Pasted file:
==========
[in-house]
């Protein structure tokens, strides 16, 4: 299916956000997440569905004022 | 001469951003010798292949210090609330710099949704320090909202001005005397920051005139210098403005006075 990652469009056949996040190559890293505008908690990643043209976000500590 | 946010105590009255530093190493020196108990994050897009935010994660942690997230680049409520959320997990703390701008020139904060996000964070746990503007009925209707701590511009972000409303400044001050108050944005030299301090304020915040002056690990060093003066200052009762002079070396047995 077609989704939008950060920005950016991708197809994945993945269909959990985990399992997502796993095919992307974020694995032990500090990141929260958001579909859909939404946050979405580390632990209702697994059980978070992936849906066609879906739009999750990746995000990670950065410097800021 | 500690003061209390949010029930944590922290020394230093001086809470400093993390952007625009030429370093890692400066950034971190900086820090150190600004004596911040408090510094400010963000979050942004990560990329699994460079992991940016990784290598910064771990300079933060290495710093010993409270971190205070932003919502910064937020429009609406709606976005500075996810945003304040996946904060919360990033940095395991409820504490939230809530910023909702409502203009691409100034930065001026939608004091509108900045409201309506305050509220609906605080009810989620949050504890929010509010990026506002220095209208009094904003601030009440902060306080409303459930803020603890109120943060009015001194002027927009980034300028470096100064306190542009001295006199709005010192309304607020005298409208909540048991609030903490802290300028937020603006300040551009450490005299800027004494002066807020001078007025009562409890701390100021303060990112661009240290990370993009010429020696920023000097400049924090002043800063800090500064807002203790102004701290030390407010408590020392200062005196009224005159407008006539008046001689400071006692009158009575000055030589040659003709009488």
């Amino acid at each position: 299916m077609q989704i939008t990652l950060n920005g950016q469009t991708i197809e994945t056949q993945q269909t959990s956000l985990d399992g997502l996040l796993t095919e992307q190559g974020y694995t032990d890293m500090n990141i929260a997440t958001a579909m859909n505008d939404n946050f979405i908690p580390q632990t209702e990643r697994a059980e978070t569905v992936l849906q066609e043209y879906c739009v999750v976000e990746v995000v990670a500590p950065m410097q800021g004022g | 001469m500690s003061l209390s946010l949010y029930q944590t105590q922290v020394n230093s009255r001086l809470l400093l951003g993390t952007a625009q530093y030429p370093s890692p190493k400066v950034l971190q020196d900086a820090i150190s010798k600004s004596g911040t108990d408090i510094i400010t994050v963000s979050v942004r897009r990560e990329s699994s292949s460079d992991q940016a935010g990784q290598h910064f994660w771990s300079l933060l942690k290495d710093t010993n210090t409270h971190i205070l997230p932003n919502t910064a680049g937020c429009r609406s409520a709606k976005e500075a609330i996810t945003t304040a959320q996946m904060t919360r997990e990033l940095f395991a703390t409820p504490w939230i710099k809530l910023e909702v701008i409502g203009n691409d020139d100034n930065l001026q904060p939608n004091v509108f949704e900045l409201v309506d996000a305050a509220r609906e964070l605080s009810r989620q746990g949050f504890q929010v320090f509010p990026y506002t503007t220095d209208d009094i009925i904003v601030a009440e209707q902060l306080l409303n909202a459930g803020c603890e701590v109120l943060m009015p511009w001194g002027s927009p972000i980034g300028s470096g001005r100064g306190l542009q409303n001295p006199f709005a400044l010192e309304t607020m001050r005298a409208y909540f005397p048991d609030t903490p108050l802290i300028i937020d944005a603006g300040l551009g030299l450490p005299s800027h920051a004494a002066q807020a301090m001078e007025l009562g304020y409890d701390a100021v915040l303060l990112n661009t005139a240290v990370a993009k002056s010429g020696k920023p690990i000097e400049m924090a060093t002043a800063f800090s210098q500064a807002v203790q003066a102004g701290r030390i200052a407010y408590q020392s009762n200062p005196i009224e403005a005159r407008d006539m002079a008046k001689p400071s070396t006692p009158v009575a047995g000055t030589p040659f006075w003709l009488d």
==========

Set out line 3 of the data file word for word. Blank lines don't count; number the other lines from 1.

């Amino acid at each position: 299916m077609q989704i939008t990652l950060n920005g950016q469009t991708i197809e994945t056949q993945q269909t959990s956000l985990d399992g997502l996040l796993t095919e992307q190559g974020y694995t032990d890293m500090n990141i929260a997440t958001a579909m859909n505008d939404n946050f979405i908690p580390q632990t209702e990643r697994a059980e978070t569905v992936l849906q066609e043209y879906c739009v999750v976000e990746v995000v990670a500590p950065m410097q800021g004022g | 001469m500690s003061l209390s946010l949010y029930q944590t105590q922290v020394n230093s009255r001086l809470l400093l951003g993390t952007a625009q530093y030429p370093s890692p190493k400066v950034l971190q020196d900086a820090i150190s010798k600004s004596g911040t108990d408090i510094i400010t994050v963000s979050v942004r897009r990560e990329s699994s292949s460079d992991q940016a935010g990784q290598h910064f994660w771990s300079l933060l942690k290495d710093t010993n210090t409270h971190i205070l997230p932003n919502t910064a680049g937020c429009r609406s409520a709606k976005e500075a609330i996810t945003t304040a959320q996946m904060t919360r997990e990033l940095f395991a703390t409820p504490w939230i710099k809530l910023e909702v701008i409502g203009n691409d020139d100034n930065l001026q904060p939608n004091v509108f949704e900045l409201v309506d996000a305050a509220r609906e964070l605080s009810r989620q746990g949050f504890q929010v320090f509010p990026y506002t503007t220095d209208d009094i009925i904003v601030a009440e209707q902060l306080l409303n909202a459930g803020c603890e701590v109120l943060m009015p511009w001194g002027s927009p972000i980034g300028s470096g001005r100064g306190l542009q409303n001295p006199f709005a400044l010192e309304t607020m001050r005298a409208y909540f005397p048991d609030t903490p108050l802290i300028i937020d944005a603006g300040l551009g030299l450490p005299s800027h920051a004494a002066q807020a301090m001078e007025l009562g304020y409890d701390a100021v915040l303060l990112n661009t005139a240290v990370a993009k002056s010429g020696k920023p690990i000097e400049m924090a060093t002043a800063f800090s210098q500064a807002v203790q003066a102004g701290r030390i200052a407010y408590q020392s009762n200062p005196i009224e403005a005159r407008d006539m002079a008046k001689p400071s070396t006692p009158v009575a047995g000055t030589p040659f006075w003709l009488d």